It is troubling to note that Freudian theory gives the father a central role in the boy’s Oedipus complex but considerably reduces that role in the girl’s. In fact, in considering Freud’s article “Female Sexuality” (to which Jones replies in his article “The Phallic Phase”) it is suggested that the ghTs positive Oedipus complex may simply not exist. If it exists, it is usually an exact replica of her relationship to her mother. Freud says in the same article, “except for the change of her love object, the second phase had scarcely added any new feature to her erotic life” (this second phase being the positive Oedipus complex).

 

The Significance of Penis Envy in Women.

ePub

Maria Torok

In every woman’s analysis, there is inevitably a period in which appears a feeling of envy and covetousness for both the male sex organ and its symbolic equivalents. This penis envy may be simply episodic with some patients, but with others it can be central. The exacerbated desire to possess what women believe themselves deprived of by fate, or the mother, is an expression of a fundamental dissatisfaction which some people believe to be woman’s lot. Indeed, the conviction that what they feel themselves deprived of is exactly what other people have is common to patients of both sexes and is found in all analyses. Jealousy and demand, spite and despair, inhibition and anxiety, admiration and idealization, inner void and depression: all these are among the varied symptoms of this state of deficiency. Yet it is interesting that only women relate this feeling of deficiency to the very nature of their sex: “It is because I am a woman.” One must understand such a statement to mean: I do not have a penis, that accounts for my weakness, my inertia, my lack of intelligence, my dependent state or even my illnesses.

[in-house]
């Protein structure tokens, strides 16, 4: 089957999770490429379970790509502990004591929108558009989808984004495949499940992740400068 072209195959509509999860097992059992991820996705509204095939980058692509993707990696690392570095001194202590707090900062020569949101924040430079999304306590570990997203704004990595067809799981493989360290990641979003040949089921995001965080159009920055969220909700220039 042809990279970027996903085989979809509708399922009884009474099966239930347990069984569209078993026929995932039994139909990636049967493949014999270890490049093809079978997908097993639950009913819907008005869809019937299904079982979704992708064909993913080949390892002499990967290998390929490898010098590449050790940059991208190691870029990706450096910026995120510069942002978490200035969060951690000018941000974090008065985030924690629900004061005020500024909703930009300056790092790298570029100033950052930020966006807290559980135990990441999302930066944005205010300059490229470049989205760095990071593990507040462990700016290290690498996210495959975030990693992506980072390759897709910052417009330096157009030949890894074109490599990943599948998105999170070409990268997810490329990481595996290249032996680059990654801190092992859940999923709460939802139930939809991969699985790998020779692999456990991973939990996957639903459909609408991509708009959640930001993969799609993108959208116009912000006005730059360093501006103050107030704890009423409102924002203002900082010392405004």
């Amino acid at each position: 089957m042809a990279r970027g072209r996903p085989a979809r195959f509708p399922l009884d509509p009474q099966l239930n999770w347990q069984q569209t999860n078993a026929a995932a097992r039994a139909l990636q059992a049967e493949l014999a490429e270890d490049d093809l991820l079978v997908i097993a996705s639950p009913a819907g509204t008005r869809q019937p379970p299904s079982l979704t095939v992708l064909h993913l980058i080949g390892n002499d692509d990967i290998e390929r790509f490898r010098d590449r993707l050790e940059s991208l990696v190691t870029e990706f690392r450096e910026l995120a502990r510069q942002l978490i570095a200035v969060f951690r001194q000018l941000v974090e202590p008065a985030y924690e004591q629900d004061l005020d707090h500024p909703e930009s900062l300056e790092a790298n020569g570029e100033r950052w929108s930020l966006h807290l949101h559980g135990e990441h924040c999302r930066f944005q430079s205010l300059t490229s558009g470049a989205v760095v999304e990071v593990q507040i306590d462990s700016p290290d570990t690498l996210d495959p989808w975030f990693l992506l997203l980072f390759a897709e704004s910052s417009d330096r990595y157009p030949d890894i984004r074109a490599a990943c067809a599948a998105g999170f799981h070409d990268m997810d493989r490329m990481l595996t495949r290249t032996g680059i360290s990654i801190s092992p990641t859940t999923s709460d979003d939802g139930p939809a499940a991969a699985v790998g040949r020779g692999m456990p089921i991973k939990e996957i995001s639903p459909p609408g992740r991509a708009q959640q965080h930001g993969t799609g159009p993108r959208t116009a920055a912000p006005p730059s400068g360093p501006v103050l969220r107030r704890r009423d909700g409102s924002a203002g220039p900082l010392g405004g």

Homosexuality in Women.

ePub

Joyce McDougall

Bisexuality! I am sure you are right about it. I am accustoming myself to regarding every sexual act as an event between four individuals.

Freud to Fliess, 1889

Clinical studies of overt homosexuality are rendered difficult by the fact that only when the delicate balance achieved by manifest homosexuality is threatened or lost will homosexuals of either sex turn to a psychiatrist or analyst for help. I have been fortunate enough to have had in analysis four homosexual women and three others who, while not exclusively homosexual, were dominated by conscious homosexual wishes. My thanks are due to these cases for the clinical material which furnished the basis for this paper. These patients enabled me to recognize a specific form of Oedipal constellation and to appreciate the significance of overt homosexuality in maintaining psychic equilibrium and ego identity in spite of the evident disturbance in sexual identity.

Before studying the clinical findings for the light they may shed on the psychic structure and its instinctual economy, it is important to delimit our area of research from a theoretical and a clinical point of view. First, psychoanalytic theory considers the homosexual component of the libido to be an integral part of every human being’s psychic structure, so it is well to define what we mean by “homosexual libido” and to ask in what manner this component is cathected and integrated into the adult personality in people who are not homosexual. Second, since clinical categories notoriously overlap (particularly with regard to homosexual elements where there is constant reference to conscious, unconscious, and latent homosexual aspects in the classical neurotic and psychotic structures), it is necessary to differentiate between commonly disguised expressions of homosexuality and its overt expression in sexual relations. Where do “normal-neurotic” and “psychotic” leave off and where does “perverse” begin? Does the term “latent homosexual” really mean anything? What place do we accord homosexual and perverse fantasy in daydreams and masturbation? What relationship might be found to exist between the overt homosexual woman and the “masculine woman” who feels at home among men and abhors the company of other women?

 

Details

Print Book
E-Books
Slices

Format name
ePub
Encrypted
No
Sku
B000000020841
Isbn
9781781810323
File size
477 KB
Printing
Allowed
Copying
Allowed
Read aloud
Allowed
Format name
ePub
Encrypted
No
Printing
Allowed
Copying
Allowed
Read aloud
Allowed
Sku
In metadata
Isbn
In metadata
File size
In metadata